Wait...are you writing an expose? Are you paparazzi?
No, not by a long shot! My goal was to simply create a picture of what these brave men did to earn their awards and their non-military backgrounds. Sometimes, both their time in the military and their time as civilians wasn't the greatest. I know we all have grandiose ideas of the Greatest Generation, but these men were human...and all humans have their own set of issues (some more than others, I found!) Out of respect for their memories though, unless there was something that directly related to the story, I typically left out the not-so-savory parts of their stories. I frankly can't see the benefit of including the bad (and some of it quite bad) with the good of the individual acts of heroism that earned them their medals.
Likewise, having contact with the families, I was able to have them review the veteran's biography to ensure I got the details correct - I will admit that with a couple, I did make errors in some minor details. I would have caught them later, but it was really handy to have the family call those issues to my attention right off the bat. Thus, I am extremely appreciative to those families who worked with me to make this book as accurate as humanly possible. For some veterans, even though I found the family, they remained sadly unresponsive and thus, the vet's bio is as accurate as the information I had.
Was this some sort of scam to buy medals? You were a collector at one point, right?
No - that was absolutely not my intention at all, and it would have been very disingenuous of me to make contact for my book and then pursue the purchase of the award(s) or claim to be some sort of "museum" seeking donations. I believe that’s a conflict of interest, and frankly, I have neither the time, interest, and especially, the financial resources to attempt to court families to sell their awards under the guise of writing a book. I personally feel that the absolute best place for military items remains with the family. Quite honestly, for the purposes of my research for this book, I was VERY happy with photos of the awards and getting to meet and know some absolutely fine people - both veterans and their families. It's much like one of the Boy Scout outdoor mottos: "Take only photos, leave only footprints". I have been very content with building the story of the lives of each recipient and getting photos of their awards for my book. For me, that has been my greatest takeaway from this whole process.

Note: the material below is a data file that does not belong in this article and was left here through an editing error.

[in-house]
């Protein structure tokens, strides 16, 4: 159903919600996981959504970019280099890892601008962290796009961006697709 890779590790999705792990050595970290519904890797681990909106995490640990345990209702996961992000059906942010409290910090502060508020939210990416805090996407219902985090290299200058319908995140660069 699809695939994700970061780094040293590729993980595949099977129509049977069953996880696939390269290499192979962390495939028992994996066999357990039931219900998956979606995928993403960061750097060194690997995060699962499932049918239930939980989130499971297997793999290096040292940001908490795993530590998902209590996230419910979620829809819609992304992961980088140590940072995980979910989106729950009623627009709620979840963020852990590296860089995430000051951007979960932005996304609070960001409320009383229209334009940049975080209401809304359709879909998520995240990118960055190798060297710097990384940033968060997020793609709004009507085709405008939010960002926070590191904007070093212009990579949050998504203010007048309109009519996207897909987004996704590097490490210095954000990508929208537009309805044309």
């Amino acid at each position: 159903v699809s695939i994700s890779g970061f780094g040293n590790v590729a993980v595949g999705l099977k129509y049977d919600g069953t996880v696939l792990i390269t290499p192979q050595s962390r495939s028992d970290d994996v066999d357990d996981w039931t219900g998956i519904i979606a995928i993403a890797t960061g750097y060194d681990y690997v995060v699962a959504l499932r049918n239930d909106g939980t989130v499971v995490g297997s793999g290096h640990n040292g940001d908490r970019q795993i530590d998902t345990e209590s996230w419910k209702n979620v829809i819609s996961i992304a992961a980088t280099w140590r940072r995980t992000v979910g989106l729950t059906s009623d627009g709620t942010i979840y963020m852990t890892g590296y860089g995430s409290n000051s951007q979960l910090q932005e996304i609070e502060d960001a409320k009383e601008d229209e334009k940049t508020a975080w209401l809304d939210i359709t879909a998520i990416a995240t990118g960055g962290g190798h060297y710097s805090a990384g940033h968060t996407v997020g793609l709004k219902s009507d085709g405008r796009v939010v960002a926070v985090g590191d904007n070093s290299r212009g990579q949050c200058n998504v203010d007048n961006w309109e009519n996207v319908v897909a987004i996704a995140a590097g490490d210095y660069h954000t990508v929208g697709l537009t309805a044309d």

How many other families and/or veterans were you in contact with?
Since I started contacting families back in October 2012, I got in touch with approximately 178 families and six veterans. I tracked down 107 awards (many families don’t know the location of the award). I drove over 26,000 miles and met with 119 families in 40 out of 50 states in the last two years. I'm amazed and exceptionally appreciative for the overwhelmingly positive response I received during my research and contact with the families! The range of responses has been everything from short e-mails to long discussions and chains of regular correspondence. My wife always knew when I had been in contact with yet another family or veteran because it really was the highlight of my day. She told me: "Instead of asking how your day at work went, I should just ask who you got to hear from today!" Really, being in contact with the veterans and their families and learning about these men meant the world to me, and I truly am grateful for every contact I've made so far. I've met some really fantastic people that I would have never had a chance to meet had it not been for the book and my research, and for that opportunity, I am forever grateful.
Did you receive a government grant for this research?
No. I paid for everything out-of-pocket. Last year I spent over $48,000 on the book. This is a labor of love for me - telling the stories of these brave men. It's worth every penny.
Can I have a copy of your book when you publish it?
You are absolutely welcome to purchase a copy when it is published. At this point, I unfortunately cannot guarantee I will be able to freely give away copies of the book as the projected cost per book will be around $69.00 each as it stands currently (that’s about “normal” for books of this genre). I appreciate your understanding!